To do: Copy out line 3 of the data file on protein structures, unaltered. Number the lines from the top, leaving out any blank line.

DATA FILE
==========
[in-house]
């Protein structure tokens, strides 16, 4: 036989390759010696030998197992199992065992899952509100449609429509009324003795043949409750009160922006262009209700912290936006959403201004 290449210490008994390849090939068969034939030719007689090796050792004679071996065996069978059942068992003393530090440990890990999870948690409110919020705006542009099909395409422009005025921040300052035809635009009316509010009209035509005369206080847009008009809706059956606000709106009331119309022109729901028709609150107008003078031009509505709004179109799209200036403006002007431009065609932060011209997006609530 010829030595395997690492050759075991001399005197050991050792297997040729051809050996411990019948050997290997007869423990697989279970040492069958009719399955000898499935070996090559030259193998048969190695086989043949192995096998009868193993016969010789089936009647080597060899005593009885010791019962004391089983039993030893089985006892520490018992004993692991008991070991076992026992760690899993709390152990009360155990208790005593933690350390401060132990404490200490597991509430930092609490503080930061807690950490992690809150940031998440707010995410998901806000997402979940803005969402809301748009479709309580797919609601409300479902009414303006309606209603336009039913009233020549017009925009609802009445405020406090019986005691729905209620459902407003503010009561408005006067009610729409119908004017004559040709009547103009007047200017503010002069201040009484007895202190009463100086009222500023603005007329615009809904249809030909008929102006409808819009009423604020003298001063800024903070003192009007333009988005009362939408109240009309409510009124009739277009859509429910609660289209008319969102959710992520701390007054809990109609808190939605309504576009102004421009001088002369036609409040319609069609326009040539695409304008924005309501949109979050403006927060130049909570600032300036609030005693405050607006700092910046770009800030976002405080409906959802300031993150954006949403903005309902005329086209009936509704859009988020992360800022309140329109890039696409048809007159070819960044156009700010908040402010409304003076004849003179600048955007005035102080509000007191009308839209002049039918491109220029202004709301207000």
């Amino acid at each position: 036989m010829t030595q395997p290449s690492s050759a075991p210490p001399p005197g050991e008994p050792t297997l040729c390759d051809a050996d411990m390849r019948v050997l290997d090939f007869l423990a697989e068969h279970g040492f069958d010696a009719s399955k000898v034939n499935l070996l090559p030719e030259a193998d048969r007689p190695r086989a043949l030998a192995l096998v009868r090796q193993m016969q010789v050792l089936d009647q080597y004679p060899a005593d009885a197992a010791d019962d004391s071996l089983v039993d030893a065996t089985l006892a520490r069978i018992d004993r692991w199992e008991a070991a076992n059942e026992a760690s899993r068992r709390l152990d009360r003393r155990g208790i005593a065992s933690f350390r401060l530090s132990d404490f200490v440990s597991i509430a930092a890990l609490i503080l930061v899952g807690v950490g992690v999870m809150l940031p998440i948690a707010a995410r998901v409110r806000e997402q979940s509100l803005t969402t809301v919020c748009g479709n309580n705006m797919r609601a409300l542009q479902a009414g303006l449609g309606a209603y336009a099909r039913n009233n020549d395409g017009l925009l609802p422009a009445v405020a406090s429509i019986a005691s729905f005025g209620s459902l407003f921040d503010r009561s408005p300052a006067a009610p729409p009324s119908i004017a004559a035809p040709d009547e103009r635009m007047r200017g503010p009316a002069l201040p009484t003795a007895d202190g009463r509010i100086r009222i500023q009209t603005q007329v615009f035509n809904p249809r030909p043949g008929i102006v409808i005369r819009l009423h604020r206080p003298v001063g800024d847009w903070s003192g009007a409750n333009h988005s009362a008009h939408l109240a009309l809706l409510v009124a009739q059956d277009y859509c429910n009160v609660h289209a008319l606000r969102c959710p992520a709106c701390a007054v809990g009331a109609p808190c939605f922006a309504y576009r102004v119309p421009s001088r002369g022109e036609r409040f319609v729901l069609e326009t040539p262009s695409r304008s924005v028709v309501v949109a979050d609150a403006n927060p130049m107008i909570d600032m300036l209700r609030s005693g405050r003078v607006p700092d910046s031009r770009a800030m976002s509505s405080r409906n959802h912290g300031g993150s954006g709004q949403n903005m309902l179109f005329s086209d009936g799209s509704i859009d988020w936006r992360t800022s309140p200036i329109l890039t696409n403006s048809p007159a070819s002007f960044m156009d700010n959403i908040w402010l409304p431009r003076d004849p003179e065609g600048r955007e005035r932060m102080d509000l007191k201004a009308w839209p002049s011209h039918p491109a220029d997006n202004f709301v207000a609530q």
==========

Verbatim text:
């Amino acid at each position: 036989m010829t030595q395997p290449s690492s050759a075991p210490p001399p005197g050991e008994p050792t297997l040729c390759d051809a050996d411990m390849r019948v050997l290997d090939f007869l423990a697989e068969h279970g040492f069958d010696a009719s399955k000898v034939n499935l070996l090559p030719e030259a193998d048969r007689p190695r086989a043949l030998a192995l096998v009868r090796q193993m016969q010789v050792l089936d009647q080597y004679p060899a005593d009885a197992a010791d019962d004391s071996l089983v039993d030893a065996t089985l006892a520490r069978i018992d004993r692991w199992e008991a070991a076992n059942e026992a760690s899993r068992r709390l152990d009360r003393r155990g208790i005593a065992s933690f350390r401060l530090s132990d404490f200490v440990s597991i509430a930092a890990l609490i503080l930061v899952g807690v950490g992690v999870m809150l940031p998440i948690a707010a995410r998901v409110r806000e997402q979940s509100l803005t969402t809301v919020c748009g479709n309580n705006m797919r609601a409300l542009q479902a009414g303006l449609g309606a209603y336009a099909r039913n009233n020549d395409g017009l925009l609802p422009a009445v405020a406090s429509i019986a005691s729905f005025g209620s459902l407003f921040d503010r009561s408005p300052a006067a009610p729409p009324s119908i004017a004559a035809p040709d009547e103009r635009m007047r200017g503010p009316a002069l201040p009484t003795a007895d202190g009463r509010i100086r009222i500023q009209t603005q007329v615009f035509n809904p249809r030909p043949g008929i102006v409808i005369r819009l009423h604020r206080p003298v001063g800024d847009w903070s003192g009007a409750n333009h988005s009362a008009h939408l109240a009309l809706l409510v009124a009739q059956d277009y859509c429910n009160v609660h289209a008319l606000r969102c959710p992520a709106c701390a007054v809990g009331a109609p808190c939605f922006a309504y576009r102004v119309p421009s001088r002369g022109e036609r409040f319609v729901l069609e326009t040539p262009s695409r304008s924005v028709v309501v949109a979050d609150a403006n927060p130049m107008i909570d600032m300036l209700r609030s005693g405050r003078v607006p700092d910046s031009r770009a800030m976002s509505s405080r409906n959802h912290g300031g993150s954006g709004q949403n903005m309902l179109f005329s086209d009936g799209s509704i859009d988020w936006r992360t800022s309140p200036i329109l890039t696409n403006s048809p007159a070819s002007f960044m156009d700010n959403i908040w402010l409304p431009r003076d004849p003179e065609g600048r955007e005035r932060m102080d509000l007191k201004a009308w839209p002049s011209h039918p491109a220029d997006n202004f709301v207000a609530q």